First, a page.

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Diplomas Now Boosts Tulsa High School’s Grad Rate and Helps Grieving Student Stay on Track

Successfully transitioning to high school can be daunting and difficult for any teenager. Students must make sense of a new school, a new schedule, and new people—all while managing harder classes and higher expectations. During this critical transition period, a student simultaneously confronting significant challenges at home might quickly slip through the cracks. But with the right support at school—and a bit of perseverance—even those facing the greatest challenges can succeed.

Meet Candace Goddard, a sophomore at Webster High School in Tulsa who knows a bit about both transitioning and persevering. During middle school, she lived with her grandma before her grandma passed away. She then lived at her uncle’s house, where nine other kids stayed at the time. This past summer, Candace moved in with her mom, but just a week before the 2016-2017 school year began, her mom died as well. She now lives with another grandma.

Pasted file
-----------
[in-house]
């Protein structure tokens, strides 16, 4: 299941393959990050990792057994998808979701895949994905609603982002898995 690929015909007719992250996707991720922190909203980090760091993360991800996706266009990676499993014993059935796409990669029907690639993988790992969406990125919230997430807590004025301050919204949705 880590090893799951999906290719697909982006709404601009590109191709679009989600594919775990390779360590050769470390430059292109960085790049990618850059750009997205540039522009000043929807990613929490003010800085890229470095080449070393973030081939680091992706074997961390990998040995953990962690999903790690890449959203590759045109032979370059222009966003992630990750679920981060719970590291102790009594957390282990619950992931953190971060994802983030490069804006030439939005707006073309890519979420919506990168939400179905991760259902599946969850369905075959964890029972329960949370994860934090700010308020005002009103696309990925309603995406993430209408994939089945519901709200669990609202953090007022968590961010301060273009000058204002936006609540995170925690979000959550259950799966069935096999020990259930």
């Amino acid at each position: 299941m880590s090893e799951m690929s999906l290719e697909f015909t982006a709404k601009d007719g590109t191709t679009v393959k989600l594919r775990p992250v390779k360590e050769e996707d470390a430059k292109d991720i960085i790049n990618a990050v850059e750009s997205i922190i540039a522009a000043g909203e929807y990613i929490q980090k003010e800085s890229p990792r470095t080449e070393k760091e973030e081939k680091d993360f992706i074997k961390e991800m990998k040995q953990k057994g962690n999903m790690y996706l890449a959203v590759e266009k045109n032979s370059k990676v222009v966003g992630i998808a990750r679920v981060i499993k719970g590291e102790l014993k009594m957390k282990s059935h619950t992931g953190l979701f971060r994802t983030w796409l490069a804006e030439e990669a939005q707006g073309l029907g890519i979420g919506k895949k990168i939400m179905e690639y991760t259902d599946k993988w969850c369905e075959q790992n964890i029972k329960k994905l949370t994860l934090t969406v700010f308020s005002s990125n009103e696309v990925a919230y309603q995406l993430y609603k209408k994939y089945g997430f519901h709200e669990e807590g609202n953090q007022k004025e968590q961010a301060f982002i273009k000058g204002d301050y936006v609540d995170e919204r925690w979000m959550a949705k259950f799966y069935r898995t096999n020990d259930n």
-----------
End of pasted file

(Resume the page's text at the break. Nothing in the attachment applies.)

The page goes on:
Despite these obstacles, Candace is succeeding at Webster. What has made the difference for her, she says, is the support she has received from her Diplomas Now mentors. Precious Lango—a City Year corps member known as “Ms. Precious” to the students—is the first person Candace goes to for advice and comfort. “I talk to her about things that have gone on at home like losing my mom and having to move,” Candace said. “It helps my mind get off of that so I can do better in class.”